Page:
In the largest scale study to date, Larivière (2012) investigated the publications of Québec Ph.D. students in terms of peer reviewed periodical publication output and citation impact in comparison to other publications from Québec without Ph.D. candidate co-authors. In this study, a list of all Ph.D. students’ names was matched against author names of Web of Science articles with at least one Québec address. This list needed to be validated manually and automatically. Matched articles were retained only if they were published during the Ph.D. phase of the author or the year after completion of the doctoral studies. It was found that during the observation period 2000–2007, the percentage of doctoral students contributing to at least one publication was 10% in the social sciences, 4% in the arts and humanities, while in health and natural sciences/engineering the figures were 64% and 40%, respectively. This difference was unlikely to be caused by the different coverage across the domains of research. The identified Ph.D.-co-authored papers account for about 30% of Québec’s universities’ papers in health and the natural sciences / engineering, 19% in the social sciences, and 13% in the arts and humanities. Another finding is that doctoral candidates of the earlier observation years who had completed their Ph.D. by the time of data collection had published more papers than those who had not yet completed it. This strongly suggests that two indicators of successful Ph.D.’s, timely completion and publication output, systematically co-vary. Based on the automatic part of this study’s Ph.D. student publication identification approach, we also investigate a similar deterministic rule-based approach in our study, using this as a baseline for comparison with machine learning algorithms. However, unlike Larivière (2012), we do not intellectually post-process the automatically obtained results, so a direct comparison between the two methods is not appropriate.

Breimer and Mikhailidis (1993) studied Swedish and UK medical theses which included publications and found that “when British theses contain papers, the candidate is commonly (66%) the first or sole author” while the figure for Swedish publications is 75% (accepted + submitted papers). They also found that thesis papers from the two countries had an obvious tendency to be published in journals from the respective country or region (Scandinavia). An update for later Swedish biomedical theses found that the rate of first or sole authorship remained at 75% (Breimer, 1996).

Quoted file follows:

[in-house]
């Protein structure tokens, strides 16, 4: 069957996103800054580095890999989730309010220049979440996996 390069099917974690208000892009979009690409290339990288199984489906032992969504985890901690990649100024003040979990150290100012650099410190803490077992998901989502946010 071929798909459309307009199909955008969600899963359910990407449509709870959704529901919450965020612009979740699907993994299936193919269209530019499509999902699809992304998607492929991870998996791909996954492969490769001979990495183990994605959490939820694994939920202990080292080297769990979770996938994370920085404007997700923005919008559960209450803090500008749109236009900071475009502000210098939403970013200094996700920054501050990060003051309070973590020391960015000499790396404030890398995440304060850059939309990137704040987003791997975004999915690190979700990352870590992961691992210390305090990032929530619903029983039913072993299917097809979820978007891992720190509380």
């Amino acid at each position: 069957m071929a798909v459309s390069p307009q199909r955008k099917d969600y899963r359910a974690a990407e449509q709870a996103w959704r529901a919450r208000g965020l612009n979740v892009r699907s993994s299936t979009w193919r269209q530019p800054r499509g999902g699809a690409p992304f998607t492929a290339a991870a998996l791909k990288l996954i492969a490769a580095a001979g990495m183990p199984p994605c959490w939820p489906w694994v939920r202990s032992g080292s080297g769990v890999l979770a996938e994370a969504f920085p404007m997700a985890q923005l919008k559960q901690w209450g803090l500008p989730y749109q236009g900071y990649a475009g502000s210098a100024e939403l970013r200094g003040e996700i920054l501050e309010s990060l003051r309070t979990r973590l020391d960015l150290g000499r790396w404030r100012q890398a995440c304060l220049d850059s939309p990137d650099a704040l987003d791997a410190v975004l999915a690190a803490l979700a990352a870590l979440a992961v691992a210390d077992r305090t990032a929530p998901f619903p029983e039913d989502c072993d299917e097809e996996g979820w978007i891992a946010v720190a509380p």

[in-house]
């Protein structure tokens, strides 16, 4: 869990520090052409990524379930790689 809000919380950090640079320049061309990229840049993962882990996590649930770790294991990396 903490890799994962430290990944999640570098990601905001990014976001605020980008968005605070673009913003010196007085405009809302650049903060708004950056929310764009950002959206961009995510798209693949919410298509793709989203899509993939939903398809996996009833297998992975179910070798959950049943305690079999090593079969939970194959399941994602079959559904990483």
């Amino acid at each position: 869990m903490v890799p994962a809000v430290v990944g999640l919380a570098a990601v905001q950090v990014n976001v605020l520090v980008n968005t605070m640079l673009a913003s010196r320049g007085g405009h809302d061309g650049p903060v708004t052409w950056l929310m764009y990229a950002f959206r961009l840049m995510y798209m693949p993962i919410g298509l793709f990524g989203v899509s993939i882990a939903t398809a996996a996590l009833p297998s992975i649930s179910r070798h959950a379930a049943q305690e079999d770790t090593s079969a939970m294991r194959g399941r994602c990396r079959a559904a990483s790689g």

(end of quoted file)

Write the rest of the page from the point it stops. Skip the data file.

These studies show that author names, author position, publication year proximity, and textual similarity are useful in deciding if publications are closely related to Ph.D. theses. They also leave some opportunity for improvement and generalization of methods of Ph.D. thesis publication identification. Building on these results, the present study expands upon this prior research by using a sample from one country and all disciplines, by testing state-of-the-art classification algorithms which makes a fully automated processing possible, and by using new and improved predictor features.

Method and data

Data sample and task challengesFootnote 1.

The starting point for this study is a dataset of records on German Ph.D. theses obtained from the German National Library, which is chartered with collecting all Ph.D. dissertations completed at German universities. There is currently no other comprehensive national scale data source on Ph.D. theses. The National Library collects theses in all available formats and indexes them with a controlled vocabulary and a subject classification. As the data source to be searched for the related publications, we use Scopus. Having identified related records in a citation indexing database allows to directly apply citation analysis methods on the publications once identified. This choice has the disadvantage of incomplete coverage because the Scopus editorial committees are deliberately selective in their choice of sources to include in the database. We will investigate below to what degree the publications of the sample dissertations are covered in Scopus.

The task at hand, the identification of publications related to German Ph.D. theses, is accompanied by some challenges. The bibliographic information on theses is limited to author name, university, publication year, title, controlled vocabulary terms, and classification notations of the thesis. Note that we are restricted to using the bibliographic data and not the full-texts of theses, as the latter are not currently universally available in digital format with standardized metadata. Thesis bibliographic data will be used to filter possible related publications in a publication database, in this case Scopus. In this process, for each dissertation record, all publication records in the database need to be compared because there is no prior list of the thesis authors’ publications. Therefore the sought method needs to be fully automatic and scale well to large numbers of records. Another difficulty is that it should be possible to compare the text similarity of thesis and publications for all combinations of German and English language text, as there are many cases in which the textual components of thesis and candidate publication records are in different languages. Ideally, the method should be able to thus exclude publications of thesis authors which are not related to their thesis as these should have lower content similarity because they would presumably cover projects they worked on other than their thesis project.